Here are three steps that you can take to help your child build resilience:
1. Teach them tools for dealing with worry and stress.
Being able to manage stress effectively can make a big difference in a child’s life. Teach them relaxation techniques such as breathing mediation or yoga. Exercise and physical activity is also very important for all children, and studies have shown that many kids who participate in regular exercise have higher levels of resilience.
2. Develop positive emotions in the child.
Children who are happy at home may not be as resilient when they encounter difficulties outside of the home, but being happy at home is extremely important for their development. It has been shown that children who develop positive emotions in the home are more resilient when they encounter challenges later in life.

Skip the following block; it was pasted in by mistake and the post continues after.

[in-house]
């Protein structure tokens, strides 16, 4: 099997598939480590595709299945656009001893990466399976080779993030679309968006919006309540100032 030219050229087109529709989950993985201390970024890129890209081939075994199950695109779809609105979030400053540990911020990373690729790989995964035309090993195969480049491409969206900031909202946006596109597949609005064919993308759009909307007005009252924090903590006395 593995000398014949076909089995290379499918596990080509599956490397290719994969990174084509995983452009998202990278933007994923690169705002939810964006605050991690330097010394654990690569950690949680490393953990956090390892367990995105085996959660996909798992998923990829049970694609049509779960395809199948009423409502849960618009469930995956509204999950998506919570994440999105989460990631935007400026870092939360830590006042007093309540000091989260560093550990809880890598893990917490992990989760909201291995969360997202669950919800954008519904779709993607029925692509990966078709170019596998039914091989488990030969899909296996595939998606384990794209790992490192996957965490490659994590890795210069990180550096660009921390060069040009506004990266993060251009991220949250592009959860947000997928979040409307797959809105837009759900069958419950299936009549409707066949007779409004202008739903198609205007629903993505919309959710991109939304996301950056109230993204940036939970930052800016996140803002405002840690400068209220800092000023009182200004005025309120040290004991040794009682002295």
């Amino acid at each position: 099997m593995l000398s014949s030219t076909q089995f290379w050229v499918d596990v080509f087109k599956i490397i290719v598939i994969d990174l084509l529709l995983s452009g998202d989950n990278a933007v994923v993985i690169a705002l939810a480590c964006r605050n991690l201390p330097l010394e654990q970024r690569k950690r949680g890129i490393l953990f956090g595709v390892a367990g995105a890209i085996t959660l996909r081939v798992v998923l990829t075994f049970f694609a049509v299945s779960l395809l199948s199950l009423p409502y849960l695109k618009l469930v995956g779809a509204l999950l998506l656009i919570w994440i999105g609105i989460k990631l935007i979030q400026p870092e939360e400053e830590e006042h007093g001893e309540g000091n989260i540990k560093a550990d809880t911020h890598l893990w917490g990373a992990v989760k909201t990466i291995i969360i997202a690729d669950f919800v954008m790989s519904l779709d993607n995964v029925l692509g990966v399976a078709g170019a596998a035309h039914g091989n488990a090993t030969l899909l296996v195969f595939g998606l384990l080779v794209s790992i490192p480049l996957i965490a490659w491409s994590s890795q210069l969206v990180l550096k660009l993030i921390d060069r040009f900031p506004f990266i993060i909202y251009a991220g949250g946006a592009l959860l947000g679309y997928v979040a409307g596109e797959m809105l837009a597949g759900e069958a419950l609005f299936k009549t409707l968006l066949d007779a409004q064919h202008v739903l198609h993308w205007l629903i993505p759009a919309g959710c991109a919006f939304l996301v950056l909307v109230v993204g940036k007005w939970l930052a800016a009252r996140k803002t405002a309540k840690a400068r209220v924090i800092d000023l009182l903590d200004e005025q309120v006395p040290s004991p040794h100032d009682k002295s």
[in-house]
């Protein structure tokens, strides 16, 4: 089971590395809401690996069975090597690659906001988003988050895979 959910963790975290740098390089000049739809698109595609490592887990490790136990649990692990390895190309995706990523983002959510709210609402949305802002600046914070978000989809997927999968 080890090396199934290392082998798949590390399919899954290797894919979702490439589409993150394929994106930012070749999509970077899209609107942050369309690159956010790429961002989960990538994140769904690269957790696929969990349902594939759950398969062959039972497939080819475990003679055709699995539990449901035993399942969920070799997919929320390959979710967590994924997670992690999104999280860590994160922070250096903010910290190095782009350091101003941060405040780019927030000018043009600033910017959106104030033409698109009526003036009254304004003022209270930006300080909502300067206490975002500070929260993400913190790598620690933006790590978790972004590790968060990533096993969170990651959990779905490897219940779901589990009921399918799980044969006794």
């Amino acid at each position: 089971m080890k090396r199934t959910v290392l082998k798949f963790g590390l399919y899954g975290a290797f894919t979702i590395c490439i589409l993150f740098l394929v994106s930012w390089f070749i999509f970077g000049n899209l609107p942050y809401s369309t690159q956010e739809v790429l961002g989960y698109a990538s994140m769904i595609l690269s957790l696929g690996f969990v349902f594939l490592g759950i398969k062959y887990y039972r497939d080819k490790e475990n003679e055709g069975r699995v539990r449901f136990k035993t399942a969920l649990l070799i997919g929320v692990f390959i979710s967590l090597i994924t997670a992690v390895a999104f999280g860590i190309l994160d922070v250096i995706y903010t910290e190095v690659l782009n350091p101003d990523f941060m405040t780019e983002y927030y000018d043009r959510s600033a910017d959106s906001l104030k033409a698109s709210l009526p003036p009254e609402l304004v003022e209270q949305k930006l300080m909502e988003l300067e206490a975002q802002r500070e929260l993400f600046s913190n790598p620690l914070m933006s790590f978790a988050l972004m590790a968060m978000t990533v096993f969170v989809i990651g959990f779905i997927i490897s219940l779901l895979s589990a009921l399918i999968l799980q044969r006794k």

3. Encourage your child to engage in meaningful work.
People who feel like they belong to a purposeful community are more likely to have strong long-term relationships and enjoy meaningful work that fulfills their needs and values. Even if this isn’t realistic, it is still important for your child’s life satisfaction!
As we have learned that resilience is not genetic and is something that people have developed through life experiences, it is necessary to teach yourself and learn how to be resilient. Building resilience is not something that happens overnight. Start small — a more confident stride in the morning or a trip out of the house to make breakfast. Make small steps to build more confidence in yourself even if this feels really big!
Over time, you will start developing what it takes to become resilient — a strong mind, good habits and positive relationships. What you have learned today will help you to become resilient in the future, and may even improve your day-to-day life!